ARON HELLER, Associated Press
JERUSALEM (AP) — Even before Israel’s hastily called election campaign kicks into gear, a former ally of Prime Minister Benjamin Netanyahu is shaping up to be the biggest potential challenge to his re-election.
Moshe Kahlon was the most popular Cabinet minister in Netanyahu’s previous government, drawing wide appeal for his working-class background and for pushing daring reforms. But prior to the 2013 election he abruptly quit politics over differences with Netanyahu. Now he’s back with a new centrist party that could tip the scales in favor of those seeking to topple the longtime Israeli leader.
Netanyahu’s coalition disintegrated this week in dramatic fashion and lawmakers speedily voted to dissolve parliament Wednesday, setting the country on a crash course for national elections in March — two years ahead of schedule.
Kahlon responded swiftly, officially announcing the new party Wednesday in a speech to university students. “I am returning to the political arena,” he said. “I used to be in a very strong political framework, but I decided to establish a new framework and this is for our children.” He gave no details on his political platform.
He has historically taken hard-line positions toward the Palestinians, but more recently has expressed support for a territorial compromise that would establish a Palestinian state. However, his agenda has focused much more heavily on economic and cost-of-living issues.
After his unwieldy coalition of secular centrists and religious hardliners imploded, Netanyahu is looking to secure a fourth term as premier by increasing support for his hardline Likud Party. He hopes to secure a strong majority for a “national bloc” that includes his traditional allies of ultra-Orthodox Jewish parties, Foreign Minister Avigdor Lieberman’s nationalist Yisrael Beitenu faction and the hard line Jewish Home party, which is strongly linked to the West Bank settler movement. This bloc tends to take a hard line in peace talks with the Palestinians.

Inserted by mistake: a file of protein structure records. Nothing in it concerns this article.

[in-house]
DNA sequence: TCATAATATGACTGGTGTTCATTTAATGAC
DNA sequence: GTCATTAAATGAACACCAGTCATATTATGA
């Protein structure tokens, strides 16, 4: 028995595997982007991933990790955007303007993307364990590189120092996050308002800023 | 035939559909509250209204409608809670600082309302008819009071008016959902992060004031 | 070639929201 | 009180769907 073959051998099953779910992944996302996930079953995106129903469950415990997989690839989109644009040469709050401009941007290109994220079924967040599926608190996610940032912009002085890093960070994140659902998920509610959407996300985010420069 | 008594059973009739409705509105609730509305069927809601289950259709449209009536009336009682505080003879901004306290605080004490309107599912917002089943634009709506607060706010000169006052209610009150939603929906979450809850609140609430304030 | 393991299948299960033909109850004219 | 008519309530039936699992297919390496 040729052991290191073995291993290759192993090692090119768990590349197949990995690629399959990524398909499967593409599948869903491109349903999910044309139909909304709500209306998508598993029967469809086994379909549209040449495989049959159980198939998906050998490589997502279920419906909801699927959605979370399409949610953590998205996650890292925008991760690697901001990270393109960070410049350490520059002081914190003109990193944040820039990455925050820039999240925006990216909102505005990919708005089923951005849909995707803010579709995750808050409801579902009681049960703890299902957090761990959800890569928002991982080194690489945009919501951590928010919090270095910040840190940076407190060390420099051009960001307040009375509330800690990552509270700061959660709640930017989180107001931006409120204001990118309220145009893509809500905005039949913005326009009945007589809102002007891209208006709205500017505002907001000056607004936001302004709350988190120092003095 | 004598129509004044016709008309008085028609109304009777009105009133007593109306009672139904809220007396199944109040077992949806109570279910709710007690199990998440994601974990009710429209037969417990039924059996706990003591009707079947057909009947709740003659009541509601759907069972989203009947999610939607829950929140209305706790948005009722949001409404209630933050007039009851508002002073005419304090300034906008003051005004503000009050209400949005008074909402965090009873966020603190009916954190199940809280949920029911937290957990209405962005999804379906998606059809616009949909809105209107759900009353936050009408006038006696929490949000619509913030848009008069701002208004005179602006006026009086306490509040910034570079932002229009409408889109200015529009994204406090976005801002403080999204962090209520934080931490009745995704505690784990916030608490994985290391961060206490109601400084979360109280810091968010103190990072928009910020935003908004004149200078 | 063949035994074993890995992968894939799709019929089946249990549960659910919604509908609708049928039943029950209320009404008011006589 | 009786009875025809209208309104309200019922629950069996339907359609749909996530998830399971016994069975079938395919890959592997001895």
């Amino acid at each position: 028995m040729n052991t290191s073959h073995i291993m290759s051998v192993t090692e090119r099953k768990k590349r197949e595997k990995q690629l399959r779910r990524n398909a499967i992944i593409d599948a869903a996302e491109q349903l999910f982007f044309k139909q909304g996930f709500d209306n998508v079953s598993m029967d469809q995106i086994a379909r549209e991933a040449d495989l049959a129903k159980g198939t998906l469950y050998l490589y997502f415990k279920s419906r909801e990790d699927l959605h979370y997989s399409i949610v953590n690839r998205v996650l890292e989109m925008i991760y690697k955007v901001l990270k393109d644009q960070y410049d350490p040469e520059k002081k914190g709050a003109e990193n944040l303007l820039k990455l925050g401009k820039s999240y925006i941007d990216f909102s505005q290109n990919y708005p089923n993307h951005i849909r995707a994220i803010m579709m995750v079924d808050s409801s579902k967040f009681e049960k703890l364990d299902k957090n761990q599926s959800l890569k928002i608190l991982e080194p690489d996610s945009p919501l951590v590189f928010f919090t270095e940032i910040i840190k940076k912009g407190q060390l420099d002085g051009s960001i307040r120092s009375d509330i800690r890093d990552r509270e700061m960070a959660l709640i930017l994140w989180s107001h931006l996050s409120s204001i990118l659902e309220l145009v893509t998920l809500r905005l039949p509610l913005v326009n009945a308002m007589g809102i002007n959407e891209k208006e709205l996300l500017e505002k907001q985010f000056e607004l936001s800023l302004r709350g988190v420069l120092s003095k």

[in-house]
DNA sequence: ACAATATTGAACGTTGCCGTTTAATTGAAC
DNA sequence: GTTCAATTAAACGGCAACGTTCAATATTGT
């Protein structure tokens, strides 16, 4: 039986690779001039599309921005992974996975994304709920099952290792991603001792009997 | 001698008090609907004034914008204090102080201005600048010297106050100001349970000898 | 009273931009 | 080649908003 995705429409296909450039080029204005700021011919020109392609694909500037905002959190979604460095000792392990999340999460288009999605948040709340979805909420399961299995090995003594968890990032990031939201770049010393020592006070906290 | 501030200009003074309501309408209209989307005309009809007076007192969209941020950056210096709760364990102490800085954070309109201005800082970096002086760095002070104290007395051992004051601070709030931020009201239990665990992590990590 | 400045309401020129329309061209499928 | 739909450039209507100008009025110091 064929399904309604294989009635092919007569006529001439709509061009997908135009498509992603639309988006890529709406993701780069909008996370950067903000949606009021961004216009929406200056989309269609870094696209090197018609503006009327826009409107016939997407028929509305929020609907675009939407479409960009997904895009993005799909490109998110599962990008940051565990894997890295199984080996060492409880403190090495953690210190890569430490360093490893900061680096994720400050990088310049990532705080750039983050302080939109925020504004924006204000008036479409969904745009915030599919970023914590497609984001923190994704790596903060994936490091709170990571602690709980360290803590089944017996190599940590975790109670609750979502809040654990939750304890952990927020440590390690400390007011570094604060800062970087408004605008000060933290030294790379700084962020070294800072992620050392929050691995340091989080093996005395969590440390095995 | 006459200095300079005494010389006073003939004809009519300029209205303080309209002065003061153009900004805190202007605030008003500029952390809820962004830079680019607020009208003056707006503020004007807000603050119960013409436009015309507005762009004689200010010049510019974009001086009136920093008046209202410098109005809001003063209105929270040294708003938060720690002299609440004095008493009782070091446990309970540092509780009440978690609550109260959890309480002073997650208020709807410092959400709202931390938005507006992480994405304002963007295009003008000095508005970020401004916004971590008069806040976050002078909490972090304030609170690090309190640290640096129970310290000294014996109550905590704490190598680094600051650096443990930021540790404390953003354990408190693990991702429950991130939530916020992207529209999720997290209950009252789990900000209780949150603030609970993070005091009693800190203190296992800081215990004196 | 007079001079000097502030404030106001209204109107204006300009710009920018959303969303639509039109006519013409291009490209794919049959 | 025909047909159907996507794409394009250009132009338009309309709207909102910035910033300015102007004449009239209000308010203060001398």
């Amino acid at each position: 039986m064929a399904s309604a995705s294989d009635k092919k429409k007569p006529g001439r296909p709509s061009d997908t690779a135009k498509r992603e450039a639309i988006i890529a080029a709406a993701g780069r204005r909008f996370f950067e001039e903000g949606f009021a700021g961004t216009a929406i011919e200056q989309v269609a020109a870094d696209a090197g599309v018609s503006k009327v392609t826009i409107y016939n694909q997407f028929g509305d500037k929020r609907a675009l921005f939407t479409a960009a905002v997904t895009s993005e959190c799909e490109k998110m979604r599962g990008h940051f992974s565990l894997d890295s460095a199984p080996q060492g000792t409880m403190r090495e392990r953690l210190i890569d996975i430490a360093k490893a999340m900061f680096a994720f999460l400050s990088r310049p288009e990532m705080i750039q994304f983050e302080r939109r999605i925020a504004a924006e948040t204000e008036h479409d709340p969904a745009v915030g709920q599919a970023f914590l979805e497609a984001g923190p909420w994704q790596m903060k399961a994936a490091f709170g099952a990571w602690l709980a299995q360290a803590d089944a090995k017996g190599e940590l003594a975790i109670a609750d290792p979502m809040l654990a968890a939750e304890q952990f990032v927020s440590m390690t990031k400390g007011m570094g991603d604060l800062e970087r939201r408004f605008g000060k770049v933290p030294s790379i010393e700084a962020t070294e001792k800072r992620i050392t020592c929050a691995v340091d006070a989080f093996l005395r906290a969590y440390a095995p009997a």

In the last vote, the parties earned a combined 61 out of 120 seats in parliament. The majority proved too slim for Netanyahu to rule effectively and he was forced to reach out to two centrist parties, Yesh Atid and Hatnuah, to shore up his majority. Netanyahu’s feuds with these parties led to his decision to call a new election.
This time a strong showing by Kahlon could give Netanyahu the breathing room he needs — in return for a top Cabinet post. Alternatively he could crown an alternative if Netanyahu can’t muster a majority on his own, said Avraham Diskin, a political scientist from Jerusalem’s Hebrew University.
“He is a central pivot in this election,” he said. “He’s in great shape.”
Early opinion polls predict that Kahlon will win a solid 10 to 12 seats, even before announcing a platform or fellow party members. He appears poised to take a big chunk out of the elusive “center” of Israeli politics — an electorate tired of the traditional Likud and Labor parties. Yesh Atid’s Yair Lapid was the big winner in 2013 after tapping into economic concerns among this group.
Kahlon, 54, appears to be different.
While taking a hard line on security matters, he was considered socially liberal in the Likud. The son of Libyan immigrants, Kahlon grew up in a hardscrabble town in northern Israel and is one of the few high-profile politicians of Middle Eastern background. He has managed to maintain a working-class appeal while championing economic issues popular with the middle class.
Unlike other newcomers, he arrives with proven credentials in government. His crowning achievement as communications minister was taking on Israel’s powerful wireless cartel and forcing them to lower mobile phone prices by introducing new competitors.
At the height of his success, Netanyahu encouraged other ministers to become “Kahlons.” But as Kahlon’s popularity grew, he began to emerge as a threat and the two drifted apart until Kahlon quit.
Lieberman, the enigmatic foreign minister, could also potentially threaten Netanyahu’s majority. Last week, he presented a new peace plan. But he seems unlikely to join the moderate camp.
Political commentator Nehama Dueck said a lot depends on what kind of people Kahlon surrounds himself with.
Kahlon appears poised to recruit a “dream team” of military, economic and social figures to help him reach a larger audience.
“He will rise and fall based on his list for parliament,” said Dueck. “In Israel, we have this ‘thing’ about multiple parties and we’re always looking for the new, fresh party that offers hope. Kahlon is the next big thing.”
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